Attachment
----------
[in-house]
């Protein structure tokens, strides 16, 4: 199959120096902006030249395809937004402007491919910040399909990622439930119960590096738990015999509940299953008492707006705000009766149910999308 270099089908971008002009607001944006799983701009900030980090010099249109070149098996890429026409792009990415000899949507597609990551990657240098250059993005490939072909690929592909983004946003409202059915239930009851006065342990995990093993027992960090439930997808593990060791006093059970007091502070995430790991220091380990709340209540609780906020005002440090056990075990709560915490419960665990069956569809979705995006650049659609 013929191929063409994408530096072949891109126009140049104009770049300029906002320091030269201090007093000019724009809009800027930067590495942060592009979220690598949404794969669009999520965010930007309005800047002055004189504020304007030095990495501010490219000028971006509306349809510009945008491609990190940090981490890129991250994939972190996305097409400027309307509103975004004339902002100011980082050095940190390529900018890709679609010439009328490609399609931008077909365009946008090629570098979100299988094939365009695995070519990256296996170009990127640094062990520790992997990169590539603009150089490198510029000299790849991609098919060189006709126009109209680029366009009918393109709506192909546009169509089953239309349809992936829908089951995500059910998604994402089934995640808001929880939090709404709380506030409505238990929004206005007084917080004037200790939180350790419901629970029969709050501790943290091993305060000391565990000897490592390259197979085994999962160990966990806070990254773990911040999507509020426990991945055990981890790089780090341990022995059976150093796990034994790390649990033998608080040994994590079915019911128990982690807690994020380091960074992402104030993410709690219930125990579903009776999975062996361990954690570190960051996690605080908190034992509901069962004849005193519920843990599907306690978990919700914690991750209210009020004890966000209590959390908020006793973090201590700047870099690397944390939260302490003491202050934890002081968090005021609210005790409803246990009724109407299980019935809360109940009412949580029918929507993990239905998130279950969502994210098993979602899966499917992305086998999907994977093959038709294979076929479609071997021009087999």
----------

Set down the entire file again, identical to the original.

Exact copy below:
[in-house]
């Protein structure tokens, strides 16, 4: 199959120096902006030249395809937004402007491919910040399909990622439930119960590096738990015999509940299953008492707006705000009766149910999308 270099089908971008002009607001944006799983701009900030980090010099249109070149098996890429026409792009990415000899949507597609990551990657240098250059993005490939072909690929592909983004946003409202059915239930009851006065342990995990093993027992960090439930997808593990060791006093059970007091502070995430790991220091380990709340209540609780906020005002440090056990075990709560915490419960665990069956569809979705995006650049659609 013929191929063409994408530096072949891109126009140049104009770049300029906002320091030269201090007093000019724009809009800027930067590495942060592009979220690598949404794969669009999520965010930007309005800047002055004189504020304007030095990495501010490219000028971006509306349809510009945008491609990190940090981490890129991250994939972190996305097409400027309307509103975004004339902002100011980082050095940190390529900018890709679609010439009328490609399609931008077909365009946008090629570098979100299988094939365009695995070519990256296996170009990127640094062990520790992997990169590539603009150089490198510029000299790849991609098919060189006709126009109209680029366009009918393109709506192909546009169509089953239309349809992936829908089951995500059910998604994402089934995640808001929880939090709404709380506030409505238990929004206005007084917080004037200790939180350790419901629970029969709050501790943290091993305060000391565990000897490592390259197979085994999962160990966990806070990254773990911040999507509020426990991945055990981890790089780090341990022995059976150093796990034994790390649990033998608080040994994590079915019911128990982690807690994020380091960074992402104030993410709690219930125990579903009776999975062996361990954690570190960051996690605080908190034992509901069962004849005193519920843990599907306690978990919700914690991750209210009020004890966000209590959390908020006793973090201590700047870099690397944390939260302490003491202050934890002081968090005021609210005790409803246990009724109407299980019935809360109940009412949580029918929507993990239905998130279950969502994210098993979602899966499917992305086998999907994977093959038709294979076929479609071997021009087999």